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CBI AND CLP CALL FOR GREATER REALISM OVER 'HOLES IN THE ROAD'

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Streetworks are essential to maintaining business competitiveness and the services everyone needs, but all those in...
Streetworks are essential to maintaining business competitiveness and the services everyone needs, but all those involved in 'holes in the road' must work more closely together to ensure disruption to all road users is minimised.

This is the conclusion of a recent CBI and CLP seminar, attended by local authorities, businesses and utilities, which highlighted the complexities of delivering utility services while keeping London moving. Through the debate a number of key themes emerged and as a result CBI and CLP will be taking forward the following:

* improving co-ordination and communication between everyone involved in streetworks, by using the internet to share information about on-going and future work

* develop a clearer assessment of the effects of legislation, such as Camden's pilot lane rental scheme, ensuring the right balance is struck between improving traffic flow and not placing operational and financial constraints on utilities

* to lobby and work more closely with Transport for London on developing initiatives to help maintain traffic flows on major routes in central London

* develop an economic assessment of the impact of streetworks

* improving public and business understanding of streetworks and creating an environment for informed debate

CBI president John Egan said: 'We appreciate the frustration of road users delayed by disruption but we must recognise that streetworks must be undertaken if businesses are to retain their competitive advantage. Quality utility services and telecoms networks matter to business as much as efficient transport routes. Much of the work is essential to ensuring services are reliable and sufficiently available.

'The challenge is to minimise the impact on other road users. Improved co-operation between local authorities, utilities and contractors is fundamental if streetworks are going to be better co-ordinated in the future. This will also require a climate of much greater openness between all parties than exists at present.'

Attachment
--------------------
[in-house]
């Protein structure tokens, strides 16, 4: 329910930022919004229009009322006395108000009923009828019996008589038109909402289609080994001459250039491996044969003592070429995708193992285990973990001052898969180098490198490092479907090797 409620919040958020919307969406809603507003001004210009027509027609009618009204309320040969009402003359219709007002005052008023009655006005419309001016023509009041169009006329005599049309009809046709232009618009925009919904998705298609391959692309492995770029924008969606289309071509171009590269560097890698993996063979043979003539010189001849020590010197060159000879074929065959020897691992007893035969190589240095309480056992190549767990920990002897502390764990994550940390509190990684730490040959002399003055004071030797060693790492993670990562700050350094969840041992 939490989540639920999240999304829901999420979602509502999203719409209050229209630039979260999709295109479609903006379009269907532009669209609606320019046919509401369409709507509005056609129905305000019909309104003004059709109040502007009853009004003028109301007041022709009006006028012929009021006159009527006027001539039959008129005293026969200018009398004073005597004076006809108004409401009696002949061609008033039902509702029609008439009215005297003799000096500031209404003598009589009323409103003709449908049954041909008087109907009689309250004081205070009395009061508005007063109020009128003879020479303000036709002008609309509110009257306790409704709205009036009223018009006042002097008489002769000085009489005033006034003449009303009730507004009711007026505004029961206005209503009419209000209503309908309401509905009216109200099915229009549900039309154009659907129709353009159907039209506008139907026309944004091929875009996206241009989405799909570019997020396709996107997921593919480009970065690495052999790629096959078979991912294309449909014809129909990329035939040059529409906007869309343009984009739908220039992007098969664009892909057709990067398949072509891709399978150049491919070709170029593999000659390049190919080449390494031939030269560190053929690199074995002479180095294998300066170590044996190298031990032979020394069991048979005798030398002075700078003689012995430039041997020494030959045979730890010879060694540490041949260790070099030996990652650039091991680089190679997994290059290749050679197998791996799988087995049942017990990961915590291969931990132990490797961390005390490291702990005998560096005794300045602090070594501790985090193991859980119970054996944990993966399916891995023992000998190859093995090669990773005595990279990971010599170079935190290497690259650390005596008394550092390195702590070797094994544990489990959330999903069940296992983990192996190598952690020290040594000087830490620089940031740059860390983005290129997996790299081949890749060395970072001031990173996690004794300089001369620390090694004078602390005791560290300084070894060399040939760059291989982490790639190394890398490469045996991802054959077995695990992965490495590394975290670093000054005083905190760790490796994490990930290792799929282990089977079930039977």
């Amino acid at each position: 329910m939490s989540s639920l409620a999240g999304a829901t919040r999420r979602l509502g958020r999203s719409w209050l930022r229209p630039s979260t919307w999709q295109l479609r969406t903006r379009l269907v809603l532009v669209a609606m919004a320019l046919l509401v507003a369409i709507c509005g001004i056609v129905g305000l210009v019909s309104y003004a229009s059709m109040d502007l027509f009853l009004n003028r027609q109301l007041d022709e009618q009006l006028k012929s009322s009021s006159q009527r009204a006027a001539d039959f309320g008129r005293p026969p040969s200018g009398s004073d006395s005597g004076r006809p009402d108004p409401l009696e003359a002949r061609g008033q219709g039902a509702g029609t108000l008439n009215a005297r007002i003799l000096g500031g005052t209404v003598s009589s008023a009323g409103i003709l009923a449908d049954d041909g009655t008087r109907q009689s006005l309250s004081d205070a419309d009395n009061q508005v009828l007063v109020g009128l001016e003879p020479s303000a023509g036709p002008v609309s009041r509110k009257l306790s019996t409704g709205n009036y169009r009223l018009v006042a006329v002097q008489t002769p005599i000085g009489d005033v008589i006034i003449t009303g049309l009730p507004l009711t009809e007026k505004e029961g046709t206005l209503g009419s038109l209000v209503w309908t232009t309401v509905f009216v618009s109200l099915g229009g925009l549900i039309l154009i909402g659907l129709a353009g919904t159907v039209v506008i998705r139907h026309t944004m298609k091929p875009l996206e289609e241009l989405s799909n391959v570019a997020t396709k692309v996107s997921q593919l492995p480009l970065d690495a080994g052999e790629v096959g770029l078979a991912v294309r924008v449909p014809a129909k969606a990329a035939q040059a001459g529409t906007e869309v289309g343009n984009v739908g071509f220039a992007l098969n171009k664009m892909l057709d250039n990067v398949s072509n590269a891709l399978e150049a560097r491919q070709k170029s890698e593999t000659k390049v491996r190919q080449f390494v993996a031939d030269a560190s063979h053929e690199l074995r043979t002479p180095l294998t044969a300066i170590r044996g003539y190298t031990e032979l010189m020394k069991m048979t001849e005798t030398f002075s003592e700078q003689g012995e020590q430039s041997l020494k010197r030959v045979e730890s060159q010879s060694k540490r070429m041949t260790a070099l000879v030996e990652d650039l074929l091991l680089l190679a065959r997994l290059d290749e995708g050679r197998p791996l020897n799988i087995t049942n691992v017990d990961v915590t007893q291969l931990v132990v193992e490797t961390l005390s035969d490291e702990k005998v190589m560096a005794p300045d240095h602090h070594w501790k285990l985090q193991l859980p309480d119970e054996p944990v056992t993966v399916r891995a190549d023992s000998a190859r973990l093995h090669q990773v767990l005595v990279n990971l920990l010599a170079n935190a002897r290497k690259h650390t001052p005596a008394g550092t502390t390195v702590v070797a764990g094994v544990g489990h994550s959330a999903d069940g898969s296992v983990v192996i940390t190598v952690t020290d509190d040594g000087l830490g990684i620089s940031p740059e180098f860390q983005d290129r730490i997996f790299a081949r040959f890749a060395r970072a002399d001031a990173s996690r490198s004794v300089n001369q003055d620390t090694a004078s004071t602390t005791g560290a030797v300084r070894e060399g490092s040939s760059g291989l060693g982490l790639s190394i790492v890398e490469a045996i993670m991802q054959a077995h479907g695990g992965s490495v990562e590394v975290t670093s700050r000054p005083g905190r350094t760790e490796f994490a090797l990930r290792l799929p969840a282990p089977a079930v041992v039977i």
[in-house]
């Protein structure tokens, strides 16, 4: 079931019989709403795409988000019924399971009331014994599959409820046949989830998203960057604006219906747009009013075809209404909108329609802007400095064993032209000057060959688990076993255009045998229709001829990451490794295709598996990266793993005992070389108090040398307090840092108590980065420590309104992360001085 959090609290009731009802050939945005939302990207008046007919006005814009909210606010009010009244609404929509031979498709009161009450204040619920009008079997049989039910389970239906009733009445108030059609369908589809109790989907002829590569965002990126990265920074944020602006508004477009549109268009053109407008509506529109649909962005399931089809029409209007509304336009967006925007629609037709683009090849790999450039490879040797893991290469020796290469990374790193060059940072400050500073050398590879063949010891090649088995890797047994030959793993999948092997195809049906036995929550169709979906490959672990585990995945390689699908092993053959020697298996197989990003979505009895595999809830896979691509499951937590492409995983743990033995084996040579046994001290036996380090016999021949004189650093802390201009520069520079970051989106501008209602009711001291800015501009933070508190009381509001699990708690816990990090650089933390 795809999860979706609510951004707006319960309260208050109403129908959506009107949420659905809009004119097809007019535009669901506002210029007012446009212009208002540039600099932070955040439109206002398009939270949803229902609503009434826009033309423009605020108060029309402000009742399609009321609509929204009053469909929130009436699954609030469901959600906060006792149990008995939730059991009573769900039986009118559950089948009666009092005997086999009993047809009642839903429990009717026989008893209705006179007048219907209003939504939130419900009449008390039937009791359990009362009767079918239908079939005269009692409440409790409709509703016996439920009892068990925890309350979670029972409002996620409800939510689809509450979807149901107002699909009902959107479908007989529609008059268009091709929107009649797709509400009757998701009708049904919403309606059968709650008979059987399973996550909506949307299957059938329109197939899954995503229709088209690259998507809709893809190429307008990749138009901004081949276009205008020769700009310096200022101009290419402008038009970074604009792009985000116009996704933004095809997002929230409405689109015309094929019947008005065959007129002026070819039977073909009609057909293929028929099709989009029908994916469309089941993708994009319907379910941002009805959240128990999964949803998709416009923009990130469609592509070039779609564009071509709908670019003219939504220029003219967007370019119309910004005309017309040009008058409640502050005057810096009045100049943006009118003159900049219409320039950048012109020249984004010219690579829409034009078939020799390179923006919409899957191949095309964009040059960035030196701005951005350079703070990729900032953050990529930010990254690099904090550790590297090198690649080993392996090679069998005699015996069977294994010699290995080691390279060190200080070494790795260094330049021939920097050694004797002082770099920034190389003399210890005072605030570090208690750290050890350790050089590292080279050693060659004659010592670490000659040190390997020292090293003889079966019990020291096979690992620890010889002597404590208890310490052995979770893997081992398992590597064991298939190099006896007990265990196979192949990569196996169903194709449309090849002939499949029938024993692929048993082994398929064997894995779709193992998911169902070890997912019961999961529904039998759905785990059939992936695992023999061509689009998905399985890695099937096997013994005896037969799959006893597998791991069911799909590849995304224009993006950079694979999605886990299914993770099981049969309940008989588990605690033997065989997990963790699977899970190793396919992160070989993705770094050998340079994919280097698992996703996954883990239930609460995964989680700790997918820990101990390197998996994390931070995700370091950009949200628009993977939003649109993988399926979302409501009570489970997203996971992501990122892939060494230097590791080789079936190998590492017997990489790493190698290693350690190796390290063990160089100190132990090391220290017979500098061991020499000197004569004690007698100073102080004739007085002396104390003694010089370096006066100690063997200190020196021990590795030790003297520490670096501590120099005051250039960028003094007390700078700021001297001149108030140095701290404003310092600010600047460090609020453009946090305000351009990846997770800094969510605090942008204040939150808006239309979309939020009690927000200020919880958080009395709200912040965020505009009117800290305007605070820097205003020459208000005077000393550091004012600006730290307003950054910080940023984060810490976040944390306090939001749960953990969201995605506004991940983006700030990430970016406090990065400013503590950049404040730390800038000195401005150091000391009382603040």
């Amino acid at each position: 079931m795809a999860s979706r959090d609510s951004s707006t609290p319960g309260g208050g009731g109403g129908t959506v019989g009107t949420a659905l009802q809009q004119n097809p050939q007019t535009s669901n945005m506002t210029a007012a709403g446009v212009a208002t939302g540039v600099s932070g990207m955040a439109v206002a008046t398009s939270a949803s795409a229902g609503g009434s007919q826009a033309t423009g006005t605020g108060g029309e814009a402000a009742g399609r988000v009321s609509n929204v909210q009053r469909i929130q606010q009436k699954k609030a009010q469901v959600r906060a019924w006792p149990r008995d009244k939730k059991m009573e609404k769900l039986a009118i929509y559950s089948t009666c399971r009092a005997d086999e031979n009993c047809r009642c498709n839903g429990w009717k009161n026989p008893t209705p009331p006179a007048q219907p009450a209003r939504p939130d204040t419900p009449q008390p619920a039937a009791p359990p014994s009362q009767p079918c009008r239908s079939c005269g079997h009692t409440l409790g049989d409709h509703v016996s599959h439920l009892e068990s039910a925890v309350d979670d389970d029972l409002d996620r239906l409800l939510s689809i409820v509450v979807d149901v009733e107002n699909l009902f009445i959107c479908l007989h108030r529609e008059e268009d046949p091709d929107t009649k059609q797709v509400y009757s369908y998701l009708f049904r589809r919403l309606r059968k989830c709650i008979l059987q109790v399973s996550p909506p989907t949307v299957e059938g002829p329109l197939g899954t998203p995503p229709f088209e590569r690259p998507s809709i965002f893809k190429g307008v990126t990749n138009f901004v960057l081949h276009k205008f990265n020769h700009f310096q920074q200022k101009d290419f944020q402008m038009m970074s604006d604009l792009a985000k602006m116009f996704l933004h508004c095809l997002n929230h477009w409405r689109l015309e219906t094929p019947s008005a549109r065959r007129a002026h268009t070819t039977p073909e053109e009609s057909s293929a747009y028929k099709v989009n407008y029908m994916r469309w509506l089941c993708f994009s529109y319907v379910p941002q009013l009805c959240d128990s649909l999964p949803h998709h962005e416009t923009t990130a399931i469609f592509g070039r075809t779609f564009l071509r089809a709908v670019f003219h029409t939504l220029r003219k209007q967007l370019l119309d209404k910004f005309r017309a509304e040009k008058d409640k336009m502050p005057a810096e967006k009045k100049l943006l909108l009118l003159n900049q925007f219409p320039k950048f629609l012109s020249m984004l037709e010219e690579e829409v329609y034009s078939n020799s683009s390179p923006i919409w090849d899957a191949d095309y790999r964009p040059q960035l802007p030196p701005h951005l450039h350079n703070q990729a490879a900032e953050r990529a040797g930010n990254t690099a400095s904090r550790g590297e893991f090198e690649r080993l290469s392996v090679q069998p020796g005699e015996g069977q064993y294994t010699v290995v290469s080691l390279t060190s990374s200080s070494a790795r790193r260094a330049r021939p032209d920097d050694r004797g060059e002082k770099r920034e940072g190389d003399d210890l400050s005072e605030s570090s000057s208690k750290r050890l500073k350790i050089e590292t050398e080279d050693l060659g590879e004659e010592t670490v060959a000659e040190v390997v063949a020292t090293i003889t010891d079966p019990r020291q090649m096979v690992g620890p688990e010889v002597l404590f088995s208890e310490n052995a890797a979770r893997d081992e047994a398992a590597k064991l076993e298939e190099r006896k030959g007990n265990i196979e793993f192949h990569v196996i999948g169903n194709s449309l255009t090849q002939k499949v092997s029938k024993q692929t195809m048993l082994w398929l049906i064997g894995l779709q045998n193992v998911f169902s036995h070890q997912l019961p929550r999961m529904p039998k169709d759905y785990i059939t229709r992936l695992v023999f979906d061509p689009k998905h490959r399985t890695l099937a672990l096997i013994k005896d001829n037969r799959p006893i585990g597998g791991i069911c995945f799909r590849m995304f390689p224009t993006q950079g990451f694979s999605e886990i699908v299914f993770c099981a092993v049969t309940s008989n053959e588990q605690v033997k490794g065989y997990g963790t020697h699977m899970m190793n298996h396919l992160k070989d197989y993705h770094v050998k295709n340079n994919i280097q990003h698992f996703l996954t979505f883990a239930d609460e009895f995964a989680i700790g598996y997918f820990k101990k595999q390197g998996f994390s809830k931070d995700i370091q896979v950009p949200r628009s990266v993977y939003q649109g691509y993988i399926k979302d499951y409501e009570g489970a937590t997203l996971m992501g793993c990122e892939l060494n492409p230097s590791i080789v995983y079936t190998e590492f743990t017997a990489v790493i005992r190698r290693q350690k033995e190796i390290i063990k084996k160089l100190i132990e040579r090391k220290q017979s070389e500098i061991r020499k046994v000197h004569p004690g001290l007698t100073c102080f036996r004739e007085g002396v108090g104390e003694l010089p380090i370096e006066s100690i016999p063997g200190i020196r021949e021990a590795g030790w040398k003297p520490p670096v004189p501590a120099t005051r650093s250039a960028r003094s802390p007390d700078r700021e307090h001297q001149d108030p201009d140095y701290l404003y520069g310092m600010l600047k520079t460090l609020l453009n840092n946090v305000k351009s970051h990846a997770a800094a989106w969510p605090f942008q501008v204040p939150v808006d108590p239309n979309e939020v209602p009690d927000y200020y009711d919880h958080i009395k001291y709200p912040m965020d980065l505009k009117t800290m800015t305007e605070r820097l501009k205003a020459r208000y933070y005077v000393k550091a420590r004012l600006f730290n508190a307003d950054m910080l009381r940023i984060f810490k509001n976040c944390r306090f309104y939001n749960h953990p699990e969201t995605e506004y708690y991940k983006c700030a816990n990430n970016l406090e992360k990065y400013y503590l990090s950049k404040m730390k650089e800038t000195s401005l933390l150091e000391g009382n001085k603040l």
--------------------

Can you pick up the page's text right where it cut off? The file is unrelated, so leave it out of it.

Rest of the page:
Patricia Brown, chief executive of Central London Partnership, said 'Legislation has its part to play and we will be examining very closely the effects of these initiatives, on both road users and the quality of utility services. But the heart of any solution will need to be vastly improved co-ordination, both of the works themselves and of information.

'This information also needs to be managed and communicated effectively - for example, a centralised web-based system would provide people with a mechanism to check where streetworks are taking place and thus avoid them. Also, the emerging business improvement districts could be a way of ensuring everyone in a locality are aware in advance of works as well as ensuring good management and reinstatement.'

One of the key themes which emerged was the need for companies to share ducting. The initiative by the Corporation of London, which involves laying empty duct pipe on top of existing trenches saves new service providers from having to dig up the road to lay new ducting and is a shining example of what can done.

Notes

CLP is a not-for-profit partnership, which brings together key private and public sector organisations in central London. CLP's members include local authorities at leader level and a range of public sector providers including the Metropolitan Police, along with major businesses who have a concern for central London, as well as a direct commercial interest in its future. Working together to identify common priorities and resolve them, CLP's mission is fundamental: to make central London a better place in which to live, work, invest and visit.

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